As Table 3 shows, the relative frequency of both previews and reviews in the English RAs is the most in the ‘results and discussion’ section. The relative frequency of previews in the English RAs is the least in the ‘conclusion’ section and the relative frequency of reviews in the English RAs is the least in the ‘abstract’ section. On the other hand, unlike English RAs, the relative frequency of previews in the Persian RAs is the most in the ‘introduction’ section; while, like English RAs, the relative frequency of reviews in Persian RAs is the most in the ‘results and discussion’ section. Like English RAs, the relative frequency of previews in the Persian RAs is the least in the ‘conclusion’ section and the relative frequency of reviews in Persian RAs is the least in the abstract section.
However, since the lengths of the sections in RAs vary, chances of the occurrences of reviews and previews are higher in longer sections of the RAs, like ‘results and discussion.’ Hence, it was decided to calculate the relative frequencies expressed as the percentage that the number of occurrences represents in relation to the number of words in each section of each corpus. Results are shown in Table 4.
Table 4. Relative Frequency in Relation to the Number of Words in Each Section
According to Table 4, and unlike Table 3, the density of previews is the highest in the ‘abstract’ section of both English and Persian RAs (2.65 and 2.02 respectively), that is, in proportion to their lengths, abstracts include the highest number of previews. On the other hand, previews have the least density in the ‘conclusion’ section of both English and Persian RAs (0.04 and 0.32 respectively).
With regard to reviews, the patterns are not the same in the two languages. In English RAs, reviews have the highest density (1.42) in the ‘conclusion’ section; while, in Persian RAs, like what we had in Table 3, this density is the highest (0.85) in the ‘results and discussion’ section. The least density of reviews in English RAs is observed in the ‘abstract’ section (0.09); while, in Persian RAs, the least density of reviews can be found in the ‘introduction’ section (0.06).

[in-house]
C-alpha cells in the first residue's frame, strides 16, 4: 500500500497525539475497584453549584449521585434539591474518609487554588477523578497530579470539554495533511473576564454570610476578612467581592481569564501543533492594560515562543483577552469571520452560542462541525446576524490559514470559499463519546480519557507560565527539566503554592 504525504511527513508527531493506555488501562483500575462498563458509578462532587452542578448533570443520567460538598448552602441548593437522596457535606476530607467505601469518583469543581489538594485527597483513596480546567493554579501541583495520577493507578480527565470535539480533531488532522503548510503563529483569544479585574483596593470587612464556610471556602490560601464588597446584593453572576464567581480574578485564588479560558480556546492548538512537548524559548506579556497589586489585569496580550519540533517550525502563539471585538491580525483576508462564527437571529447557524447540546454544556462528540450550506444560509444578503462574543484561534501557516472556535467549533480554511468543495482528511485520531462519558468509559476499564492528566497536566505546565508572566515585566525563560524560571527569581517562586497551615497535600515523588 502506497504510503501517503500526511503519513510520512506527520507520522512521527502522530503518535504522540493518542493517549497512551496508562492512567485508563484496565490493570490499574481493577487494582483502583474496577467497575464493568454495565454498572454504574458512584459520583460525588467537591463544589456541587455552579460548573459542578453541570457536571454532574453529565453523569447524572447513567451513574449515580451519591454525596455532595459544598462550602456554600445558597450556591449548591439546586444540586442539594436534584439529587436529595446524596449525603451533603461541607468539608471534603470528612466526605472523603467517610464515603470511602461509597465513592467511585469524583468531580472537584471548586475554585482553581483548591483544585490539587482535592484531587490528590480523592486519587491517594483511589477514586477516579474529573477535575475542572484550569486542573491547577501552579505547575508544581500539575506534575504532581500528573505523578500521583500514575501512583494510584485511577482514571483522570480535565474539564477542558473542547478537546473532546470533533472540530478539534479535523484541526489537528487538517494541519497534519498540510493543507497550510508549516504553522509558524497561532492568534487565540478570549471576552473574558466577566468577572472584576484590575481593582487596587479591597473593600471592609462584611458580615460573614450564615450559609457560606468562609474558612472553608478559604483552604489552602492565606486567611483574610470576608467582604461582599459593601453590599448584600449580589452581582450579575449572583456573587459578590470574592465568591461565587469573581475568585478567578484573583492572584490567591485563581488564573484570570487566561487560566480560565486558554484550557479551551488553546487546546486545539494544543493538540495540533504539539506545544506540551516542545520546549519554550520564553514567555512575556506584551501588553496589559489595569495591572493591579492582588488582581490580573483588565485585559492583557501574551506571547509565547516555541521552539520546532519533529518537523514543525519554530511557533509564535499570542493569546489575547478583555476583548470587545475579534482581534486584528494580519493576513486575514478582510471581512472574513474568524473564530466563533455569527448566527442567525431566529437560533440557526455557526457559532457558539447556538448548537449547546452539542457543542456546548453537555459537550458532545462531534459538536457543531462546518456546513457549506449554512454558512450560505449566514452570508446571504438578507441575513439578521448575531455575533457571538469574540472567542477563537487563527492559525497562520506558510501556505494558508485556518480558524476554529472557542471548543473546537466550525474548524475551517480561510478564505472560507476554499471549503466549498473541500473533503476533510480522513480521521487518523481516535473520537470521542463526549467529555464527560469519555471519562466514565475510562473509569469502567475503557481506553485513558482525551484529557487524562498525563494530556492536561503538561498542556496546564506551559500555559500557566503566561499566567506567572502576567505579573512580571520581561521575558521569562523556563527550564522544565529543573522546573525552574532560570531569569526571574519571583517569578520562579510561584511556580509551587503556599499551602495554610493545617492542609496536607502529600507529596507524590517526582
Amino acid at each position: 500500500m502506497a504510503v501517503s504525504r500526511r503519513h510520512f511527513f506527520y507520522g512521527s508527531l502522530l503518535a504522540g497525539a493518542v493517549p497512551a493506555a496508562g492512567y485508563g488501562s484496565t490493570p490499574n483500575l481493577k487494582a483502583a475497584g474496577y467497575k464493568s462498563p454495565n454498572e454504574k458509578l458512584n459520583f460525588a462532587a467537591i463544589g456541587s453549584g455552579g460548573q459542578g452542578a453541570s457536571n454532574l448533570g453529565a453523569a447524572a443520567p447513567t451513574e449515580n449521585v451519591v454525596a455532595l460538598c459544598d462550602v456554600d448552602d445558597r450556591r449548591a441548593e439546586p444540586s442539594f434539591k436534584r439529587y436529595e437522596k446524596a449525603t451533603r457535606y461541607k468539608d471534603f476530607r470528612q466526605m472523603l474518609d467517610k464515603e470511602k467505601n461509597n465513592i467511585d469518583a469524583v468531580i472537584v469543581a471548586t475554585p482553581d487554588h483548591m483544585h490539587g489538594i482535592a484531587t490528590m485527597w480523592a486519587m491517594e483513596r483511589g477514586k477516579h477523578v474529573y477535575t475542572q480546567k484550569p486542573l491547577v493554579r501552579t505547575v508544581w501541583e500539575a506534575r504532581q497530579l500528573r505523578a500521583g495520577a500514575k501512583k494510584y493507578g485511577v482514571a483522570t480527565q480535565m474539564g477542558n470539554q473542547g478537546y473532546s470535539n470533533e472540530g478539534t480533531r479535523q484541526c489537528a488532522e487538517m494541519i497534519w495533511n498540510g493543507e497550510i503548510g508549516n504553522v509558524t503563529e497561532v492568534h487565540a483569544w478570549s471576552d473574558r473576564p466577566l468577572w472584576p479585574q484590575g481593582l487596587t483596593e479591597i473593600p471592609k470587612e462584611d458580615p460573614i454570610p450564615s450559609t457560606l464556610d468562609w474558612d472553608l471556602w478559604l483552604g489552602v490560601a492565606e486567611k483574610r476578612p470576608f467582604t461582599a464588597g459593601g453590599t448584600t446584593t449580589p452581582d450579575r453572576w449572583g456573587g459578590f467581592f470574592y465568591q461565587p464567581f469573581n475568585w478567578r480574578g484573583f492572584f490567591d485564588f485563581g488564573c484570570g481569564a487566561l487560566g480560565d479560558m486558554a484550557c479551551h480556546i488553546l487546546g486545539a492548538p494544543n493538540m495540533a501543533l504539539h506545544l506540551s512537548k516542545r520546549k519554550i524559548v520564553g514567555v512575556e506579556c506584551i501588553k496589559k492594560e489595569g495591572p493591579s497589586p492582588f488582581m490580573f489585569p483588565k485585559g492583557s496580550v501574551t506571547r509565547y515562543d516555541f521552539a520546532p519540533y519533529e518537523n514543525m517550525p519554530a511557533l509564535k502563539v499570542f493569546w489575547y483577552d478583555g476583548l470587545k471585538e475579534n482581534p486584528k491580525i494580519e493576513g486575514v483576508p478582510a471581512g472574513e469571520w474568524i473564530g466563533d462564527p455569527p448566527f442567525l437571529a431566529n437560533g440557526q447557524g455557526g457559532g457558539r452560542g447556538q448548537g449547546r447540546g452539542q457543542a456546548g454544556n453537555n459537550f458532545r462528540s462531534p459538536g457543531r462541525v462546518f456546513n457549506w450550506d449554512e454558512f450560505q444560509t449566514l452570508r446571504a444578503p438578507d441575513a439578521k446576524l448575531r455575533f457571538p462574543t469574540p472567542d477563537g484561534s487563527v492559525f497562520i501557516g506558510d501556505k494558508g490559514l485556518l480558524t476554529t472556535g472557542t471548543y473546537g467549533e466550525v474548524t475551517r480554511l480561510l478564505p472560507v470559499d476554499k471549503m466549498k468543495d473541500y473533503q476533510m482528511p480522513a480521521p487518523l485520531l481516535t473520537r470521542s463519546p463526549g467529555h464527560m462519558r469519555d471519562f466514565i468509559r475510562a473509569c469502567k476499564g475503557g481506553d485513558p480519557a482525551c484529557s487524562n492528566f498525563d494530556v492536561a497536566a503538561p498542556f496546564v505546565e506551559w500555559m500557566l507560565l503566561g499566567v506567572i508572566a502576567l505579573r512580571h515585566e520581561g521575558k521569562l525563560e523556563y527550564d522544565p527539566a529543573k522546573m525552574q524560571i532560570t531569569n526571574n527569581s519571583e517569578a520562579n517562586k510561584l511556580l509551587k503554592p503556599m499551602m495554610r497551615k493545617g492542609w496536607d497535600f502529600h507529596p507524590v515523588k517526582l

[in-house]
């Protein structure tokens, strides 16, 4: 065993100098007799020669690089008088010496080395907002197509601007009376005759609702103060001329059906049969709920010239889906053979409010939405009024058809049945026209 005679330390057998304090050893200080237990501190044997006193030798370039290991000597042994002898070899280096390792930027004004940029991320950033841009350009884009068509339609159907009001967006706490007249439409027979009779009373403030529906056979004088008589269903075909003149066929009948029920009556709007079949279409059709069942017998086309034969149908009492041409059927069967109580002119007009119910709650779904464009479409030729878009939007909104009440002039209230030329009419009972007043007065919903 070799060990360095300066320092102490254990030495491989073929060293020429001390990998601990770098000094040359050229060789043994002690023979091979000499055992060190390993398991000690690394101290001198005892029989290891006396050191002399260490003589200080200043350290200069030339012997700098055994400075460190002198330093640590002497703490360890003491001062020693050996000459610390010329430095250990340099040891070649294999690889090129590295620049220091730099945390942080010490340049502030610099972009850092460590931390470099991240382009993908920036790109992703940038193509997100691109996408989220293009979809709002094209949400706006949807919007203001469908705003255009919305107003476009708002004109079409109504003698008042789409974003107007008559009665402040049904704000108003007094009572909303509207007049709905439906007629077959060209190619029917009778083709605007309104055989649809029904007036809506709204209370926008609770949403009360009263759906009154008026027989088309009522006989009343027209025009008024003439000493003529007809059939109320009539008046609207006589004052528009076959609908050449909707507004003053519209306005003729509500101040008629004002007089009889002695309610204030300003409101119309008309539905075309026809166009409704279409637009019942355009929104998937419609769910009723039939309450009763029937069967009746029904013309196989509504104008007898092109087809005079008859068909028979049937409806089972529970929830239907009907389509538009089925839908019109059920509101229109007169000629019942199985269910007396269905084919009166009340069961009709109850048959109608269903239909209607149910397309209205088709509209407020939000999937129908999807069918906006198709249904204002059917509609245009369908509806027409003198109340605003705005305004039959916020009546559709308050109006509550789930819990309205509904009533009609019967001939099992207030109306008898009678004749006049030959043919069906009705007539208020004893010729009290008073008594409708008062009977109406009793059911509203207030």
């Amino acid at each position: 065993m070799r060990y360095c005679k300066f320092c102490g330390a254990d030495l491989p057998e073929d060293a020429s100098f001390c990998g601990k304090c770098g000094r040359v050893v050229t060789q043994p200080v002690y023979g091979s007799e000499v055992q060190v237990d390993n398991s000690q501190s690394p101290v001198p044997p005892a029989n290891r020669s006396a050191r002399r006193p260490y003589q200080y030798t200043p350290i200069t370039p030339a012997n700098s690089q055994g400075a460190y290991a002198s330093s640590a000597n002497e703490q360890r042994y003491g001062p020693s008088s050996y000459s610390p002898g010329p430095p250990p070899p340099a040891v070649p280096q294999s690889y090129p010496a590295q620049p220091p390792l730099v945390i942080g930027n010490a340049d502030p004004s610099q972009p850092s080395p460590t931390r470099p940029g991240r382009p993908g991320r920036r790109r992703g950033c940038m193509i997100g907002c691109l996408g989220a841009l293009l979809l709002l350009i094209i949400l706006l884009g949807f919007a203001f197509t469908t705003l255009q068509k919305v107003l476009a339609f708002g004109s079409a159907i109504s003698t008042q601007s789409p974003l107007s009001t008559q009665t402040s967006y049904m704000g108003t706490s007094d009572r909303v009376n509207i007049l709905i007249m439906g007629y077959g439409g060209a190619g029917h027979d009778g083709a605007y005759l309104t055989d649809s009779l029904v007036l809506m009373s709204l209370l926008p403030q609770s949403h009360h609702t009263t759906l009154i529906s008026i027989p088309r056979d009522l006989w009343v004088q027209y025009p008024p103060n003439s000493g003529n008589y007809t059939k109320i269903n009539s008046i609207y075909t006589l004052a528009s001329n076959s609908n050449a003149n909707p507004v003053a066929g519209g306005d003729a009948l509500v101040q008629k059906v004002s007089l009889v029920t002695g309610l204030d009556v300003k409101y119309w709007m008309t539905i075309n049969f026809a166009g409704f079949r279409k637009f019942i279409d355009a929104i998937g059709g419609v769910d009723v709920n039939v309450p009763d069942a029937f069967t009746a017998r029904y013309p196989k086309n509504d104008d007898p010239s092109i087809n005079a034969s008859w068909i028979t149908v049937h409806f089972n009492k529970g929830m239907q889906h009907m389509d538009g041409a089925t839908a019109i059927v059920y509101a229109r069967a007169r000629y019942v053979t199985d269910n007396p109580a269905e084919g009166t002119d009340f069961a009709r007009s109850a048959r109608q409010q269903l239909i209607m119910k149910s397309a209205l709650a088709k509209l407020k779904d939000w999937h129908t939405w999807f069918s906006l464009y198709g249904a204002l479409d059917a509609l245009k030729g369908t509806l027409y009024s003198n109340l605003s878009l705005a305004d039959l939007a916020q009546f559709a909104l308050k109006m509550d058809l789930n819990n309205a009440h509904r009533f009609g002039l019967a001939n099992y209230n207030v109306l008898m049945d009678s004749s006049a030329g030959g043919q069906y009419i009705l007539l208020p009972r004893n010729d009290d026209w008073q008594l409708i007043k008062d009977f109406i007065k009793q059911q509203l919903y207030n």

In English RAs, as we move from ‘abstract’ to ‘conclusion’, the relative frequency of previews decrease and that of reviews increase. However, this is not the case in Persian RAs.
Discussions and Conclusions
The findings revealed that the relative frequency of previews and reviews was higher in English RAs than that in Persian RAs. This ratio is in accordance with the hypothesis that the use of metatext is more frequent in English, which may be due to favoring writer responsibility in the British and American style of writing. According to Hinds (1987), “English has been called a writer-responsible language, meaning that the writer makes explicit the connections between propositions and ideas in the text so that readers do not need to infer these connections on their own” (p. 145). Hence, compared to the English language, Persian could be considered a less ‘writer responsible’ language.
In both languages the number of previews is larger than the number of reviews. As Peterlin (2005) states:
This opens the question why the authors consider advance labeling more useful for the intelligibility and clarity of a text. They may feel their readers will retain much of what they have read (the texts are fairly short) and find explicit reference to what has been said redundant. Advance labelling seems less redundant, since readers cannot predict on their own what is to follow (p. 315).